Anyway, I actually took some time to test out a piece of functionality for the new version of Gorgon. This new version of Gorgon will have a graphics API separate from the 2D renderer (the 2D renderer uses the graphics API however). This is unlike the previous version where the renderer was pretty much all you had access to. I had a user ask me a long time ago if it were possible to access the underlying renderer to render 3D along with the 2D. At first, it did not, but I did hack in a way to access SlimDX directly through a plug-in and it was awful.
So, in this version I decided to give the developer access to the full graphics API under the renderer. This allows the user to switch between 2D graphics and whatever they want. And here's the results of my intense labour pain:

Yep, it's a clone of the old Amiga demo "Boing". As you can see, there are 2D elements (the text and the logo) along with the 3D elements (which were all done manually I might add, Gorgon does NOT have a 3D renderer so don't get too excited). I've decided to include the code as an example program for the new Gorgon.
Rejoice.

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Gorgon in text mode

Yep. Console window actually. Exciting. Just a silly example program showing how to use some of the functionality from the common library.
You can go back to sleep now.

Text mode. Now you too can write state-of-the-art adventure games. N, E, LOOK, INV, instant death... good times.

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Dual monitor stuff

So here's a screenshot of the dual monitor code in action:

It's not much to look at, but it was a major pain in the ass to get working, and does indeed work. Basically you create 2 forms, and 2 swap chains and set both swap chains to full screen and then add some special code to handle cases where focus is lost/restored on the primary form.
Gorgon would normally handle focus loss to reset your full screen mode for you when focus is returned (this is due to a bug in WinForms and DXGI). And that's all well and good, but this code really doesn't work well with multiple monitor situations. So, there's a flag to tell Gorgon to turn off the automatic mode reset on focus, and that will let you, the user, handle the transition when dealing with multiple monitors. It's not an ideal situation, but it works
It's a bit complicated to set up, but there'll be an example included with Gorgon on how to use dual monitor setups that'll guide you through the process.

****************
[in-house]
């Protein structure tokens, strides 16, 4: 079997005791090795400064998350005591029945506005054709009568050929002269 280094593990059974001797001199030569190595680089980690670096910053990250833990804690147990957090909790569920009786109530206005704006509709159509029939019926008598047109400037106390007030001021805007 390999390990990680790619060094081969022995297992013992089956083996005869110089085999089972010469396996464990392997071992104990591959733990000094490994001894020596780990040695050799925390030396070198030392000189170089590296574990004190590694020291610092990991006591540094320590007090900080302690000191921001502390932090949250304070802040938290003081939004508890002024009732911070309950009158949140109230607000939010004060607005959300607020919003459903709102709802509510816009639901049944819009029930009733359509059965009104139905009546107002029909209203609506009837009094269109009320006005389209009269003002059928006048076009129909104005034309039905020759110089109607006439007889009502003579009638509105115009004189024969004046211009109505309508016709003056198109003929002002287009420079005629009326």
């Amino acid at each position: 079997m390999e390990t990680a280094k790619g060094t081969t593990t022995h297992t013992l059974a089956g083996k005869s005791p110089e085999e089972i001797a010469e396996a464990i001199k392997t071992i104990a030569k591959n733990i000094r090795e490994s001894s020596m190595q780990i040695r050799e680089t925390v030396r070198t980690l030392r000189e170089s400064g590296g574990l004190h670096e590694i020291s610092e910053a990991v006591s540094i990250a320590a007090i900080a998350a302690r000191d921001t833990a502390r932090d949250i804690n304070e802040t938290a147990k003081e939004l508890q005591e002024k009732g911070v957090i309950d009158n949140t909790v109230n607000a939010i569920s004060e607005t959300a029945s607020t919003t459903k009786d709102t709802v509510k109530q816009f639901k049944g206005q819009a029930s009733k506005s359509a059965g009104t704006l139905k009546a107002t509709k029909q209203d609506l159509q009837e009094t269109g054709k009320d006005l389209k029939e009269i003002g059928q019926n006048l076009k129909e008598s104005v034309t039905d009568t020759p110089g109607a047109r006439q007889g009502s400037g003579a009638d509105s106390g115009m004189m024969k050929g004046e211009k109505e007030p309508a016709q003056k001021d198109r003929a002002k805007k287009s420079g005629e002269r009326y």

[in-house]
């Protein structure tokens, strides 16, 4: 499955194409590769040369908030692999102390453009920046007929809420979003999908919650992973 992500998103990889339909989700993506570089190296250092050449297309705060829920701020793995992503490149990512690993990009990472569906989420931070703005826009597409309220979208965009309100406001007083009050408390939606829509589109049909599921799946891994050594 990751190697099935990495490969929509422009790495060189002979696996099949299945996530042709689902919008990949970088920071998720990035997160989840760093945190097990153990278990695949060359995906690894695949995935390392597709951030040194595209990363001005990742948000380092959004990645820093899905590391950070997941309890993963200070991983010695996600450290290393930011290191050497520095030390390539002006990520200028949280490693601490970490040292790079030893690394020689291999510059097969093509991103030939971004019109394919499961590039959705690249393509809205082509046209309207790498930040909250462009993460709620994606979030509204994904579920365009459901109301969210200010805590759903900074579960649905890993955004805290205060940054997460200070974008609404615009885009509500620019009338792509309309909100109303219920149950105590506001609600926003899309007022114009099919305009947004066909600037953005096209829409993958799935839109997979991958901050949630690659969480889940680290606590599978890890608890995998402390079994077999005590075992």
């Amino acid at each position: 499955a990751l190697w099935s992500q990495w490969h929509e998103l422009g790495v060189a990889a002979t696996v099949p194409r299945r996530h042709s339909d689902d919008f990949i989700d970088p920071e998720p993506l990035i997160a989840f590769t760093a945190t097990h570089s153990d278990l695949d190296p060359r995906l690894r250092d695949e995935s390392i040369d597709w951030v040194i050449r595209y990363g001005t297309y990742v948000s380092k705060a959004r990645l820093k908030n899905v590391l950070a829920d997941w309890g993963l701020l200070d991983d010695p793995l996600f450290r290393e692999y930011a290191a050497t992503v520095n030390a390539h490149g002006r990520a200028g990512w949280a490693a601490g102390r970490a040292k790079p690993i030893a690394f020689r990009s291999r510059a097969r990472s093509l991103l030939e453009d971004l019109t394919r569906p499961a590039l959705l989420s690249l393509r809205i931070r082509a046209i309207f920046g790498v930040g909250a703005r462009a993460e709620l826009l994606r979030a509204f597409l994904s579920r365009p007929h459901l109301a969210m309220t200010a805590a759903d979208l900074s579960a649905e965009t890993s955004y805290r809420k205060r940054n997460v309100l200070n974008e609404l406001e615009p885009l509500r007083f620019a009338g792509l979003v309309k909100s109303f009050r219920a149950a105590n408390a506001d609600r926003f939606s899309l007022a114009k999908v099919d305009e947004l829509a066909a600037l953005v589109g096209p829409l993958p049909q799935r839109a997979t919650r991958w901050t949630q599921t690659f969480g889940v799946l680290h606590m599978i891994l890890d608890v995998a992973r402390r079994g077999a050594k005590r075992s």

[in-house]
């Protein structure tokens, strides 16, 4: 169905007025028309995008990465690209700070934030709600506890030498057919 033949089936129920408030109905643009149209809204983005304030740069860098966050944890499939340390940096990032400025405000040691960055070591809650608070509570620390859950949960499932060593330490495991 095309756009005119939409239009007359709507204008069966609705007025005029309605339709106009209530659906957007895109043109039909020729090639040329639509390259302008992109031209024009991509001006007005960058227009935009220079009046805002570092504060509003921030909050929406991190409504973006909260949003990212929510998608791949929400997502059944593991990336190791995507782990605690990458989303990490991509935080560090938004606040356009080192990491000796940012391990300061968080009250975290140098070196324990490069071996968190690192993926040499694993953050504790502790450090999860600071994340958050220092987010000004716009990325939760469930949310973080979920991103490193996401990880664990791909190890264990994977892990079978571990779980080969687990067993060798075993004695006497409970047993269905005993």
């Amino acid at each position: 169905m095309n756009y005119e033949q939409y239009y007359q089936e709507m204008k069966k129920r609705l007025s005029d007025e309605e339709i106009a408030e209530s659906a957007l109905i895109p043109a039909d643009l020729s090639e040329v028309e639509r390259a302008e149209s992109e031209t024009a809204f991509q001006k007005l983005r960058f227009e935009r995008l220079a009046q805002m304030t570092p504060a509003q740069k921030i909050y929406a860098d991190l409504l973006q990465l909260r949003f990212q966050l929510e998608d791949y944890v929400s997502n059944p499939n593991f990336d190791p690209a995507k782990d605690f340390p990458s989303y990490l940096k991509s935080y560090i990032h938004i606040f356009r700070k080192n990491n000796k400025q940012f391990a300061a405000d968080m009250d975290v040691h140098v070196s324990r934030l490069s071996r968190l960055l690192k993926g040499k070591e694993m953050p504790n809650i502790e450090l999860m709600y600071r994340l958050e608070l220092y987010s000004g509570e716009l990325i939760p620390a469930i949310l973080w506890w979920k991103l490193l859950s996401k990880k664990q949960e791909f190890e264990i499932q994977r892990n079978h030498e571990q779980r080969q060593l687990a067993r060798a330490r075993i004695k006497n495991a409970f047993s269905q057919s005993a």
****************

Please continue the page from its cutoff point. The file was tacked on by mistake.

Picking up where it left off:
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Look at my balls

So, I've been quite busy lately with a new job and such. And as a consequence I haven't had any time for Gorgon recently. But I finally sat down this evening and did a little work (not much mind you, and certainly nothing of note) on Gorgon 2.x.
I've uploaded the Ball Demo to the site so people can have a look at it. I'd appreciate any feedback (please post the feedback to the forums, thank you).
Please note the following before running it:
It'll probably crash. It's in development after all.
You NEED Windows Vista Service Pack 2, or Windows 7 (Windows 8 -might- work, but don't count on it).
It will run on Direct 3D 9 capable video devices. However, it requires Direct X 11 be installed on the system (hence the OS requirements).

To run it, just run the BallDemo.exe and pray (oh, and ensure that the zip file isn't 'blocked' by Windows, .NET assemblies hate that shit). It defaults to windowed mode with a resolution of 1280x800 although you can modify the BallDemo.config file to change to a resolution you like.
Let me know what your performance is like.

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Issues with installing SlimDX Mar 2009 (2.0.7.41)

Apparently there's an issue with Gorgon installing SlimDX. When the installer runs, it is supposed to detect whether the March 2009 SP1 (v2.0.7.41) SlimDX assemblies are installed. If they are not, then it will install SlimDX for you. However, it has come to my attention that the Gorgon install has not been installing SlimDX.
The issue is with the March 2009 SP1 SlimDX end user runtime installer (Gorgon runs this when it installs). Apparently it's not working, and even though I've tried to download it from the SlimDX site it still refuses to run (for me) and claims that the installer is invalid.